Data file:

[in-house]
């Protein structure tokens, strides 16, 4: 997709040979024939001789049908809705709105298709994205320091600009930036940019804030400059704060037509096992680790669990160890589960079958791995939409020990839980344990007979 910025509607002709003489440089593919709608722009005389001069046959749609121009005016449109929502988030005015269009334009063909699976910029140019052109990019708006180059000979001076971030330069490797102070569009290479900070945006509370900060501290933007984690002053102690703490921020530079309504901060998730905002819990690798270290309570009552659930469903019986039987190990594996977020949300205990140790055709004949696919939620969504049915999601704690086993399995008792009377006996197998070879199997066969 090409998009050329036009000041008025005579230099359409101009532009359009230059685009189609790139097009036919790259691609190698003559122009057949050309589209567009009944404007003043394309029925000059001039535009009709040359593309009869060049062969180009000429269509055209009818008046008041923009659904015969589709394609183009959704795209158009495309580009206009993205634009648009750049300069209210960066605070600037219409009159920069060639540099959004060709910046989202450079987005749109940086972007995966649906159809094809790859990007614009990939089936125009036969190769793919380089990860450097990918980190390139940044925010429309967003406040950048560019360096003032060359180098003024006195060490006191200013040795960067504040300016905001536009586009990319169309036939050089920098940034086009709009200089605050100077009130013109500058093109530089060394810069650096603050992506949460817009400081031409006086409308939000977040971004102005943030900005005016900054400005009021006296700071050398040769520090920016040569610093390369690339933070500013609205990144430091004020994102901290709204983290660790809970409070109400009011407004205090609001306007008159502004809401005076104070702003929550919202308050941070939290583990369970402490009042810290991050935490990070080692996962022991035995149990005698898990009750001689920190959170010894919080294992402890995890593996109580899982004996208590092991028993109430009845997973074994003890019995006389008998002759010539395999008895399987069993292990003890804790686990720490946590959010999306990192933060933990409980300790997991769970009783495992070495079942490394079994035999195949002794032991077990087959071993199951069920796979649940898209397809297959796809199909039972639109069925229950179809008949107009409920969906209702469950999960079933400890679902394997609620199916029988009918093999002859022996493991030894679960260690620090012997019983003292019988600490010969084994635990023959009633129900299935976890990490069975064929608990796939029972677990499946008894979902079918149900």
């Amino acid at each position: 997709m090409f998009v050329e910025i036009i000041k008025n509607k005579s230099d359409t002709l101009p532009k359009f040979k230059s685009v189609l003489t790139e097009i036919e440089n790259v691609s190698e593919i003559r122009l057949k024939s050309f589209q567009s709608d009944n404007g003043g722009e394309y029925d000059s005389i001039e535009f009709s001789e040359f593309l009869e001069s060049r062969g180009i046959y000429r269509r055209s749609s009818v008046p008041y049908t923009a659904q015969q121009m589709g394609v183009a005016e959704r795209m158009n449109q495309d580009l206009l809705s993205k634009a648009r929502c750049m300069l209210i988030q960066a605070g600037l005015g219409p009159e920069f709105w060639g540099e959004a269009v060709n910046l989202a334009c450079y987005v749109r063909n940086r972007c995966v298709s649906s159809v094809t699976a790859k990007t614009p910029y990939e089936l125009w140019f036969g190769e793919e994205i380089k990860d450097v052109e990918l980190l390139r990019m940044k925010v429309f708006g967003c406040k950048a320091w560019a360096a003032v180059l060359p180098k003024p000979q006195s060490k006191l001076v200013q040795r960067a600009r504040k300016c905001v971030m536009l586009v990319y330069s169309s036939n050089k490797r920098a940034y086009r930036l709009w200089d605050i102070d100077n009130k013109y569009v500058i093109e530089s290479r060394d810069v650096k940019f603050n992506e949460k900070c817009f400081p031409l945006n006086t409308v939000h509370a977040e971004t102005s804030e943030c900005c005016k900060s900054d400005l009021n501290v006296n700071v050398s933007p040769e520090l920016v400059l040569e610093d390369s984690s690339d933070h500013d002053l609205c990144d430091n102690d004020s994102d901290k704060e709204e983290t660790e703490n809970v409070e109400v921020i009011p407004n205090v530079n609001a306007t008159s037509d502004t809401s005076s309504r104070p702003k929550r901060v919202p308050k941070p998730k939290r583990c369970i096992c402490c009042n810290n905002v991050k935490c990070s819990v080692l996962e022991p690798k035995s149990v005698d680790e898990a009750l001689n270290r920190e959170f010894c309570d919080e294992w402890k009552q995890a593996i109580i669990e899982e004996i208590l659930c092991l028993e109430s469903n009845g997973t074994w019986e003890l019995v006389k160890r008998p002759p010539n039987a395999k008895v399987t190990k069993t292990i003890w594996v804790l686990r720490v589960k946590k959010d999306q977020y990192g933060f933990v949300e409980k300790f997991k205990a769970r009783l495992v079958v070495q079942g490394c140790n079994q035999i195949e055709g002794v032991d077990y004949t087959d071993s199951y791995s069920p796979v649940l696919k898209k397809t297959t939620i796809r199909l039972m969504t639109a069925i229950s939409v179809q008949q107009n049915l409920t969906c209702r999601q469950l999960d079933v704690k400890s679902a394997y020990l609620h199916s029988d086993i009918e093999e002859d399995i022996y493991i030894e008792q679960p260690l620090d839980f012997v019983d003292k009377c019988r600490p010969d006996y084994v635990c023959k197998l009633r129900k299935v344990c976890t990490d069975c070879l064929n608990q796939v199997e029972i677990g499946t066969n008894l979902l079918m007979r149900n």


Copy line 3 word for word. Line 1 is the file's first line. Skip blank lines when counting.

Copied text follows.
């Amino acid at each position: 997709m090409f998009v050329e910025i036009i000041k008025n509607k005579s230099d359409t002709l101009p532009k359009f040979k230059s685009v189609l003489t790139e097009i036919e440089n790259v691609s190698e593919i003559r122009l057949k024939s050309f589209q567009s709608d009944n404007g003043g722009e394309y029925d000059s005389i001039e535009f009709s001789e040359f593309l009869e001069s060049r062969g180009i046959y000429r269509r055209s749609s009818v008046p008041y049908t923009a659904q015969q121009m589709g394609v183009a005016e959704r795209m158009n449109q495309d580009l206009l809705s993205k634009a648009r929502c750049m300069l209210i988030q960066a605070g600037l005015g219409p009159e920069f709105w060639g540099e959004a269009v060709n910046l989202a334009c450079y987005v749109r063909n940086r972007c995966v298709s649906s159809v094809t699976a790859k990007t614009p910029y990939e089936l125009w140019f036969g190769e793919e994205i380089k990860d450097v052109e990918l980190l390139r990019m940044k925010v429309f708006g967003c406040k950048a320091w560019a360096a003032v180059l060359p180098k003024p000979q006195s060490k006191l001076v200013q040795r960067a600009r504040k300016c905001v971030m536009l586009v990319y330069s169309s036939n050089k490797r920098a940034y086009r930036l709009w200089d605050i102070d100077n009130k013109y569009v500058i093109e530089s290479r060394d810069v650096k940019f603050n992506e949460k900070c817009f400081p031409l945006n006086t409308v939000h509370a977040e971004t102005s804030e943030c900005c005016k900060s900054d400005l009021n501290v006296n700071v050398s933007p040769e520090l920016v400059l040569e610093d390369s984690s690339d933070h500013d002053l609205c990144d430091n102690d004020s994102d901290k704060e709204e983290t660790e703490n809970v409070e109400v921020i009011p407004n205090v530079n609001a306007t008159s037509d502004t809401s005076s309504r104070p702003k929550r901060v919202p308050k941070p998730k939290r583990c369970i096992c402490c009042n810290n905002v991050k935490c990070s819990v080692l996962e022991p690798k035995s149990v005698d680790e898990a009750l001689n270290r920190e959170f010894c309570d919080e294992w402890k009552q995890a593996i109580i669990e899982e004996i208590l659930c092991l028993e109430s469903n009845g997973t074994w019986e003890l019995v006389k160890r008998p002759p010539n039987a395999k008895v399987t190990k069993t292990i003890w594996v804790l686990r720490v589960k946590k959010d999306q977020y990192g933060f933990v949300e409980k300790f997991k205990a769970r009783l495992v079958v070495q079942g490394c140790n079994q035999i195949e055709g002794v032991d077990y004949t087959d071993s199951y791995s069920p796979v649940l696919k898209k397809t297959t939620i796809r199909l039972m969504t639109a069925i229950s939409v179809q008949q107009n049915l409920t969906c209702r999601q469950l999960d079933v704690k400890s679902a394997y020990l609620h199916s029988d086993i009918e093999e002859d399995i022996y493991i030894e008792q679960p260690l620090d839980f012997v019983d003292k009377c019988r600490p010969d006996y084994v635990c023959k197998l009633r129900k299935v344990c976890t990490d069975c070879l064929n608990q796939v199997e029972i677990g499946t066969n008894l979902l079918m007979r149900n």